I had the privilege of attending what was termed as a 'Power Nashta' session of 'opinion makers' yesterday morning at the "Wake up, Clean up Bengaluru" week-long workshop, currently in progress at the Freedom Park (the facebook wall of the workshop may be accessed here). Quite a few known names from the Corporate circles were there (including Mr Dar, ITC's local big chief, a name that should ring a bell for Prajagalu; incidentally, ITC is into recycling in a big way), apart from the likes of Almitra Patel (amongst the best known names in the country in the field of Solid Waste Management). The overall theme was on how each of the various stakeholder groups, whether from the industry or Civil Society circles, could come together to lend support to BBMP's waste management programmes.
This was apparently the second of such 'power nashta's'. The New Indian Express report on the first, may be accessed here.
Following the meet, we were conducted around the exhibits, amongst which was a replica of a garbage dump, through which the visitor is made to pass, to sensitise him to the actual conditions in (say) Mandur (which, of course, are far worse). The NIE report, accessible here, carries a picture of the same.
The few take-aways that I made a mental note of, from the session, are:
1) Almitra Patel stated that most direct Waste-to-Energy practices adopted by the developed countries are of no use to us, since the composition of our waste is a lot different from theirs, ours being a lot wetter. Besides, many of these use incineration, where the energy input has necessarily to be higher than the energy output, despite all claims to the contrary. This apart, the dioxin emission is a serious hazard in these plants, including the ones adopting the so-called plasma technology. As such, while these plants are being gradually phased out in the advanced countries, some intrepid salesmen are trying to palm of these to us. So, there is no getting away from segregation of waste.
2) A restauranteer (Upupi Krishna Bhavan, Malleswaram, if I got it right) said that he generates close to 300 kg of waste a day, all of which he organises to dispose of himself, without burdening the BBMP. The wet waste goes to a piggery, and the entire dry waste is segregated and sold to kabadi-wallahs.
3) Mr Naresh Narasimhan, the renowned architect, talked about how dust from construction sites was a major source of pollution in the city, and had we had climatic conditions similar to Beijing or Los Angeles, we would also have had to go around wearing masks all the time. Towards ameliorating the situation, he suggested that no in-situ preparation of concrete be allowed within the inner city limits, and these limits be progressively extended. This will simultaneously obviate the need for storing construction material on the road-sides in front of sites. The above apart, he stated that development activities can be carried out in such way as to use all the debris generated in the process at the site itself, with very little having to be taken out, if at all. In fact, he had convinced one of his clients on this aspect, and in a large project being launched soon, this is going to be listed as one of the major environment-friendly features.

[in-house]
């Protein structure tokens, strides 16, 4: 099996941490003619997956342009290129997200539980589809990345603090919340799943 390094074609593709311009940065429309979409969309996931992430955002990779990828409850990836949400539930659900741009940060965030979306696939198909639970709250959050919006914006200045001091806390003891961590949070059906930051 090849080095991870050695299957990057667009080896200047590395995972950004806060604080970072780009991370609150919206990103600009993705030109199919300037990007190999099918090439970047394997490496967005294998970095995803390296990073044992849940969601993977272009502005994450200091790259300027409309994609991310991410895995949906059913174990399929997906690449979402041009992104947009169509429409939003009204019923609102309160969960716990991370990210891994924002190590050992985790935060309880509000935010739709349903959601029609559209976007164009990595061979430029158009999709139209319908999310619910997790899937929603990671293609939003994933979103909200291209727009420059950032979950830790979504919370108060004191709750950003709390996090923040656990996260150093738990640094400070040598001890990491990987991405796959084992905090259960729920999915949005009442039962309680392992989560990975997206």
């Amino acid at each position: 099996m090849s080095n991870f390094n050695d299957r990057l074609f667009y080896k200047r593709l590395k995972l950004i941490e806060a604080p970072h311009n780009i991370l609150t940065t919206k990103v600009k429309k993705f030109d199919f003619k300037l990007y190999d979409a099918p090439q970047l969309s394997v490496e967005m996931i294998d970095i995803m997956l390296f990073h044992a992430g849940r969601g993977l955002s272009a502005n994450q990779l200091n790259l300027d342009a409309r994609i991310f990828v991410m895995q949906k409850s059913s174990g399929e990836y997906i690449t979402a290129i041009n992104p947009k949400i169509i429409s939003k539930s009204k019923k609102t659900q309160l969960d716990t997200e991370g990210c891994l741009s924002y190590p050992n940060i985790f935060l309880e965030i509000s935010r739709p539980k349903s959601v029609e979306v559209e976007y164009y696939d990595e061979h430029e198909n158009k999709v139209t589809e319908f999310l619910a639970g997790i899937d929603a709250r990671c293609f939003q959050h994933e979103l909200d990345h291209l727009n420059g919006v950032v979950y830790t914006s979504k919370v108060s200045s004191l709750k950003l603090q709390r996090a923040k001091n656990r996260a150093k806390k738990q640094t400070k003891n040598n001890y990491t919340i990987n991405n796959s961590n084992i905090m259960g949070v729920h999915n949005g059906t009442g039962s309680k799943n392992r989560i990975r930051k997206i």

4) A participant pointed out that Namma Metro was perhaps a major contributor to the dust pollution with their works encompassing the entire city. Naresh however pointed out that since Metro was using pre-fabricated components largely, that cannot quite be the case.
5) Dr Trilokchandra, Addl (or, is it joint?) Commissioner, BBMP, stated that when utilities dig up roads to lay their lines, the restoration work is done shabbily, contributing largely to the dust problem.
6) I talked about the success story of near 100% segregation and wet-waste composting thereof (using 'rolypig'), at our apartment complex in Koramangala (a 9 minute TV-9 news-report may be accessed here), which could perhaps be a model for all apartment complexes in the city.
Quite as Ms Kalpana Kar, one of the chief organisers of the workshop, pointed out - it's time the citizens joined in to help BBMP to get the city's overall act together.